10 tax deductions for property owners in Canada

Property taxes are one of the main ways governments are funded. They allow local governments to pay for a wide range of public services, such as building roads and schools, police services, trash collection, and snow removal. However, property taxes can also be a considerable expense, especially for a property management company. Learning more about the many ways someone can lower their property taxes may be very useful for the next tax season.


What tax responsibilities do I have as a property owner?


Any person in Canada who owns some form of real estate or rents a home must pay property taxes. A property owner's tax responsibilities depend on the municipality where they live. Homeowners' property taxes are paid directly to the municipal government while renters pay property taxes as part of their monthly rent.

Payments must be made on an annual, semi-annual, or quarterly basis. Canadian property tax rates are calculated based on two main factors:  The municipal property tax rate and the worth of the property being taxed. Normally, a government-authorized entity will assess property values on a regular basis.


How should a property owner file taxes?


Property taxes are paid to the municipality that sends a property tax notice. Typically, there are two ways to do this: One can either pay the municipality directly or pay through their mortgage. A person may pay property taxes by phone, mail, or online. One may also choose to pay through a bank, credit union, or other financial institution. It is possible to set up pre-authorized advance payments with a financial institution.


In certain situations, it will be required for property taxes to be combined with a mortgage. This may happen to first-time homebuyers or individuals who have less than 20% equity in their homes. Property taxes paid through a mortgage can be broken down into 12monthly payments.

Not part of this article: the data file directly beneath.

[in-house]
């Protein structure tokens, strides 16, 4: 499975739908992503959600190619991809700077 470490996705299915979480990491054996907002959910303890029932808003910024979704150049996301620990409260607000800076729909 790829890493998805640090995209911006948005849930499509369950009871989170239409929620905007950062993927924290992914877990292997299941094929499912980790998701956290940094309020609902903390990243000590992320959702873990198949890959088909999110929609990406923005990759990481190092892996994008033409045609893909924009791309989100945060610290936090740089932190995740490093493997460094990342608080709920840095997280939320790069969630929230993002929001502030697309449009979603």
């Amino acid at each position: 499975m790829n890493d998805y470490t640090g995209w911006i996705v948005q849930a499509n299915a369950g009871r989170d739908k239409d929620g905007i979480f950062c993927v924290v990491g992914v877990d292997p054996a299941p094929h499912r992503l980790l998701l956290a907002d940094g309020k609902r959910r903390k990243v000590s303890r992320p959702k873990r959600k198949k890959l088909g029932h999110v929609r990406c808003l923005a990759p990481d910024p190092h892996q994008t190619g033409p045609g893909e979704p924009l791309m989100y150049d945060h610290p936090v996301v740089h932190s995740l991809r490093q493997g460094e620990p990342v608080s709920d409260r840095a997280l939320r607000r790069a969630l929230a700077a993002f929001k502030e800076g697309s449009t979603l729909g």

10 tax deductions for homeowners in Canada


Just like all Canadians can claim a Basic Personal Amount (BPA) to receive a standard deduction, homeowners have the opportunity to reduce their filing costs and save money. By learning more about the deductions available to you, you can drastically lower the actual cost of moving, renting, and managing your property.


1. First-Time Home Buyers' Tax Credit (HBTC)


People who bought their first home in the last year, or those who haven't lived in a self-owned home in the last four years, may qualify for the First-Time Home Buyers' Tax Credit. This will add $750 to a person's tax refund. It is important to note that the property must be the buyer's primary residence. This will be easier to confirm if the address is designated in public records such as the mailing address or in income taxes


2. HomeBuyers Plan (HBP)


The HBC concerns individuals and/or spouses who are residents of Canada with qualifying Registered Retirement Savings Plan(RRSP) contributions. They may be eligible for a $35,000 tax-free withdrawal to use towards their first home's down payment. The withdrawn amount must be repaid through RRSP contributions within 15 years to remain tax-free. If these are not paid back, then they must be paid with additional taxes.


3. GST/HST New Housing Rebate


If an individual has paid a Goods and Services Tax (GST) or a Harmonized Sales Tax (HST) on a home that's been built or renovated to a like-new condition recently, then they may eligible for refundable credit in the form of a new housing rebate.

Personal properties eligible for property owner tax deductions include:


●      Detached or semi-detached single-unit houses

●      Duplexes

●      Condominium units

●      Townhouses

●      Units in co-operative housing corporations

●      Mobile homes

●      Floating homes


4. HBTC for people with disabilities


An individual who meets the CRA's criteria for a person with disabilities may be eligible for an HBTC even if it's not the first time they purchase a home. This benefit is also accessible to people who have a spouse or common-law partner who qualifies.


5. Home Accessibility Tax Credit (HATC)